Saturday, May 25, 2013

Certificate of Residency

I haven't written for some time because I've started my summer research position, dog-/house-sitting, and have been finishing up my online course. I'm almost there!


As a teacher, it's important to invest in those that follow after, so I decided that I need to at least put up a page on this blog about obtaining a U.S. Certificate of Residency.  What this document does is exempts a person from paying taxes abroad in addition to those paid to your home country.  The length of time you are exempt (generally 2-3 years) depends on the specific tax agreement between your country and the country where you plan on living.  You are still required to file taxes with the U.S. government even if you are living abroad, but unless you make a certain amount of money, you will not actually have to pay in much.  It is also important to know that the tax exemption is only valid if you are living abroad so many days out of a calendar year.  If you choose to travel while you are abroad, you must be wary about how many days you are out of the country, either visiting neighboring locations or just traveling to/from those locations.

Note that this process can be lengthy (2-3 months is the usual turn-around), so it is important to start early.  As of May 2013, there is an $85 processing fee for the application, but you can request multiple certificates on that one form at no extra cost.

Anyway, on to the stuff that will be useful:

To obtain a U.S. Certificate of Residency (known as Form 6166), you need to fill out an Application for U.S. Residency Certification (known as Form 8802).


The form you need to fill out (Form 8802) can be found here: http://www.irs.gov/pub/irs-pdf/f8802.pdf

Here are the instructions for filling out Form 8802: http://www.irs.gov/pub/irs-pdf/i8802.pdf
This document contains information on how to fax the document and how to pay electronically online.  I used both of these options and as a result, my application was turned around in a little more than one month.

On to the actual form:

Initial Section: Make sure you apply under the same name you file taxes with.

Section 1: Self-explanatory.

Section 2: Your home address in the U.S.  This should be the address that you put on the most recent taxes you filed.

Section 3: Self-explanatory or read the instructions.

Section 4: If you are an individual, check box (a). And if you are a U.S. citizen, check the first box beneath it.  Again, the instructions can help you out here.

Section 5: What kind of taxes did you file? Check the box and continue to Section 7.  If you did not, follow the directions (check the appropriate reason in this section and then fill out Section 6).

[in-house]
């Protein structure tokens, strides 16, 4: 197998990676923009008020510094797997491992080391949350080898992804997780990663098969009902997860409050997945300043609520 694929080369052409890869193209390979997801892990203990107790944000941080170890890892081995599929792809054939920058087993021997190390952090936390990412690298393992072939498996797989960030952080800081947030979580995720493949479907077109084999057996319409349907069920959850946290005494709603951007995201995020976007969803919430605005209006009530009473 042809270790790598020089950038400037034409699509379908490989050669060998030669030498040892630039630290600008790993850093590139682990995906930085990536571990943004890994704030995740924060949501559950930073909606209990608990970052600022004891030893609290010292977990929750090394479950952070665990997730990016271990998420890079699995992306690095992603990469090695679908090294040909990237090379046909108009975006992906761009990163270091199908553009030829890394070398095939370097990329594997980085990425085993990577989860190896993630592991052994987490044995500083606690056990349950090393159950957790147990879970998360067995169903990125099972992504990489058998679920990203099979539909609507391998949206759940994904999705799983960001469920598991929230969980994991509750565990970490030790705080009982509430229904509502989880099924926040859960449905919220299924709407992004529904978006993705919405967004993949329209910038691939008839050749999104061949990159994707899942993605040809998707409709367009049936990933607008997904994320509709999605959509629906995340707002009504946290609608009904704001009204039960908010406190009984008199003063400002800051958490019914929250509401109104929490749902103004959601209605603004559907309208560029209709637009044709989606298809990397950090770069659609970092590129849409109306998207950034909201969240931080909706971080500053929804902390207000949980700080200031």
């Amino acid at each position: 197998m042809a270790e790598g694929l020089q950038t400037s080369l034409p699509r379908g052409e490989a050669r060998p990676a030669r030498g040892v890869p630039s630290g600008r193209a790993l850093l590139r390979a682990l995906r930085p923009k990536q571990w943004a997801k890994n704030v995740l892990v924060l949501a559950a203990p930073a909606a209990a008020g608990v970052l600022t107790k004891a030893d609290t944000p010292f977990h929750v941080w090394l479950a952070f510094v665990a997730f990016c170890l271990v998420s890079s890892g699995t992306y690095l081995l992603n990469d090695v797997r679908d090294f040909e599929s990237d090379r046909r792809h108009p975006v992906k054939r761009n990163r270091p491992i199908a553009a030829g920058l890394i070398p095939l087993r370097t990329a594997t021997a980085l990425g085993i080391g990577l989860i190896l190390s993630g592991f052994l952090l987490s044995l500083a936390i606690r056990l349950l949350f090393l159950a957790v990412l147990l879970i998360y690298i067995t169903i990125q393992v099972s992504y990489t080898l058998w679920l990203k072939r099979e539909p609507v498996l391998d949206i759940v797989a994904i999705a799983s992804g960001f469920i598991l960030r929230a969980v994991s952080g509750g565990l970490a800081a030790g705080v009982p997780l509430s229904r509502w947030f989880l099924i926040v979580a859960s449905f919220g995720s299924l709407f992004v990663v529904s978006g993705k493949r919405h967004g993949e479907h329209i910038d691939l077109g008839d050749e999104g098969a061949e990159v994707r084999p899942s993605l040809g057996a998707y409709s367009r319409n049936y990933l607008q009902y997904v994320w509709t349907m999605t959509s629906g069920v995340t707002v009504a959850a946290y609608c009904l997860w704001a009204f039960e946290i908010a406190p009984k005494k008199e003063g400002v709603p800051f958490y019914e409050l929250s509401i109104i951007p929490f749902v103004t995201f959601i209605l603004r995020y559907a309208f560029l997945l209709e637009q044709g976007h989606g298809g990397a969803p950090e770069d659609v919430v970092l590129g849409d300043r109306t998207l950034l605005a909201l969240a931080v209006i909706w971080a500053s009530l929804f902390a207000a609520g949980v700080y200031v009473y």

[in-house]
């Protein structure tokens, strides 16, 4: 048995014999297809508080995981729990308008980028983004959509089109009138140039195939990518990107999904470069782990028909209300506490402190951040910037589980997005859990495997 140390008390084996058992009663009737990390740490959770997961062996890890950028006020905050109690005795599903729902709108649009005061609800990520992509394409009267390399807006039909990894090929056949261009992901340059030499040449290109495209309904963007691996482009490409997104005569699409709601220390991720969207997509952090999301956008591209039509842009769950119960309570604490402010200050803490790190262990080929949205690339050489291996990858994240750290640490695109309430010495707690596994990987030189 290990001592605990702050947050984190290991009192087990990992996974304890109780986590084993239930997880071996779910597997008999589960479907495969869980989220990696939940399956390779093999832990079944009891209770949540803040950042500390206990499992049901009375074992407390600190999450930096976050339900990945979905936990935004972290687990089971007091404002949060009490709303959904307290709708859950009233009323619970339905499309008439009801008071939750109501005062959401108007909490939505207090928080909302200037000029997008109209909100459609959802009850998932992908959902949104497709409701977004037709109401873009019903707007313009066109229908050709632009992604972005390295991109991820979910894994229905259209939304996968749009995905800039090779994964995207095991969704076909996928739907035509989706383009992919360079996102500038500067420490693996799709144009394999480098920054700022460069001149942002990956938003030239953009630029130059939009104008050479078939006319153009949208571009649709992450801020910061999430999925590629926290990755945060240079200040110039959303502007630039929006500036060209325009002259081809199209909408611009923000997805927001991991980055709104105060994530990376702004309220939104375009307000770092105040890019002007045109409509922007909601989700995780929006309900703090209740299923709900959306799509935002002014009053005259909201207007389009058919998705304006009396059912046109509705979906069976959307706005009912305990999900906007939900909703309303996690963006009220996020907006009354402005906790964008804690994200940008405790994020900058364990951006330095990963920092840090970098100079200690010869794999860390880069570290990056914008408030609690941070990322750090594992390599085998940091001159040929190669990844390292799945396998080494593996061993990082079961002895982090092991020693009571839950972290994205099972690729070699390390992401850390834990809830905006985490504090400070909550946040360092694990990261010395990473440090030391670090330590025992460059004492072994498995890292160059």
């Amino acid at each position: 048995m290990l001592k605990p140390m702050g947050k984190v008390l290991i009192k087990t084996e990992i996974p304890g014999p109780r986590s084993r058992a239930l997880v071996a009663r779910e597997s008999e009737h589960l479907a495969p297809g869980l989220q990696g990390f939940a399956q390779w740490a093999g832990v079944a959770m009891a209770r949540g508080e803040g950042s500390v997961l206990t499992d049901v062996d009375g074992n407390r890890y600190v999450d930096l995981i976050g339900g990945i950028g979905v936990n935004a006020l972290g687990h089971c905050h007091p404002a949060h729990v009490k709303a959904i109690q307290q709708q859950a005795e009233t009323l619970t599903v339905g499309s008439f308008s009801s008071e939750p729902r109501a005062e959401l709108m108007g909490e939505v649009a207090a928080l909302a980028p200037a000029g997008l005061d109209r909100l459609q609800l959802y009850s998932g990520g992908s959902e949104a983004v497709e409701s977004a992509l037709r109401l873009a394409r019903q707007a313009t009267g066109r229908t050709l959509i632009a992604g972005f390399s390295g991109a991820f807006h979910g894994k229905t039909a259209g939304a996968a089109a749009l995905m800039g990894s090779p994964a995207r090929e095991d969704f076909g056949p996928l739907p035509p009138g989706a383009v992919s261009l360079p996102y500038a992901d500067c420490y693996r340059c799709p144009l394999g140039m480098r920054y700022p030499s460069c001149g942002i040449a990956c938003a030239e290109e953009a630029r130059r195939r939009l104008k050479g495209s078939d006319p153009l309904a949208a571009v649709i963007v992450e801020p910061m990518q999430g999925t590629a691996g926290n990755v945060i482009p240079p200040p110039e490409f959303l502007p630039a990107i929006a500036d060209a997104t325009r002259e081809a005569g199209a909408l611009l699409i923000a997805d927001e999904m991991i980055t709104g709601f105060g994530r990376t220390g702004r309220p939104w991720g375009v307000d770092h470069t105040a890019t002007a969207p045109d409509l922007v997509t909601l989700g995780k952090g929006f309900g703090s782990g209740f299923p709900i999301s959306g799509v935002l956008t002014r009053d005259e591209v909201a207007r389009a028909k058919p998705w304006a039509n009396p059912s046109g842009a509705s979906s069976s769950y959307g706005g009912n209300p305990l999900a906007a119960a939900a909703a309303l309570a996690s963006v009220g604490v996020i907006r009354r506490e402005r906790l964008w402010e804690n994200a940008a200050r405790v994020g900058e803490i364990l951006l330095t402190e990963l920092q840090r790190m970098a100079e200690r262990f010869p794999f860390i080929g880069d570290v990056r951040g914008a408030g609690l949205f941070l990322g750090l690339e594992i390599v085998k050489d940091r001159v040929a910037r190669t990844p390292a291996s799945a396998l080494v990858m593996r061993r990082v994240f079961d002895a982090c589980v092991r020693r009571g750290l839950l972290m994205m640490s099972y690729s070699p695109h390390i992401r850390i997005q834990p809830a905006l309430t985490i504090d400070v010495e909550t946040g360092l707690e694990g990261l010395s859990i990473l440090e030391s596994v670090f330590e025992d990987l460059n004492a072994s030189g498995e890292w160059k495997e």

Section 7: The most confusing part of this whole document in my opinion.  The year that you fill out here is for the calendar year in which you will first be living abroad and will be filing taxes from abroad.  That's probably the best way to phrase it.  So, for example, I filed taxes for 2012 at the beginning of 2013, but I plan on being in South Korea when I have to file taxes for 2013 at the beginning of 2014.  So I put 2013 in Section 7.  If I chose to live in Korea for a second year, I may need to apply for another Certificate of Residency, but this time requesting the certification for 2014.  Because I am requesting certification for a year (2013) in which I have not yet filed taxes, I will have to include a penalties of perjury statement in Section 10 (more on that later).

Section 8: Using the format, YYYYMM, this is the section where you put the last year that you filed taxes in the U.S.  This is what the government will use to show that, yes, you file(d) taxes with the U.S.  In my case, I last filed taxes for 2012.  The last month of that calendar year was December, or MM=12, so I fill in 201212.  The examples in the instructions can be really helpful here (as are the support service at the IRS so do not be afraid to give them a call!).

Section 9: Check 'Income Tax' because that is what you will be exempt from if you have the certification of residency.  

Section 10: The statement.  You can find examples of what to write, depending on your individual circumstances in the Form 8802 instructions (link above), but if you are an individual planning on teaching abroad in South Korea, your statement should look something like:

"This certification is given under penalties of perjury and to the best of my knowledge and belief, the statements are true, correct, and complete. YOUR FULL NAME (YOUR TAX #) was a U.S. resident within the meaning of Article 4 of the U.S.-Korea treaty (including, in some cases, physical presence in the United States) immediately before entering Korea. The assignment began on DATE and ends on DATE. Article 20 of the U.S.-Korea treaty provides a 2 year exemption from income tax."

The treaty and the appropriate section related to teaching can be found here: http://www.irs.gov/pub/irs-trty/korea.pdf

If you're going abroad somewhere else, here's the list of all of the treaties: http://www.irs.gov/Businesses/International-Businesses/United-States-Income-Tax-Treaties---A-to-Z


Section 11: Mark the country for which you are requesting your certificate for.  Remember, you can get more than one and it will not cost you additional money.  However, if you have to send in Form 8802 again, you will be required to pay the processing fee once more.  I would suggest at least three copies: one for your employer (even if they end up not needing it), one for your records, and one in case you need to submit it elsewhere.

I think I covered all of the main and most confusing points of applying for this certificate.  Hopefully this will help others down the road!


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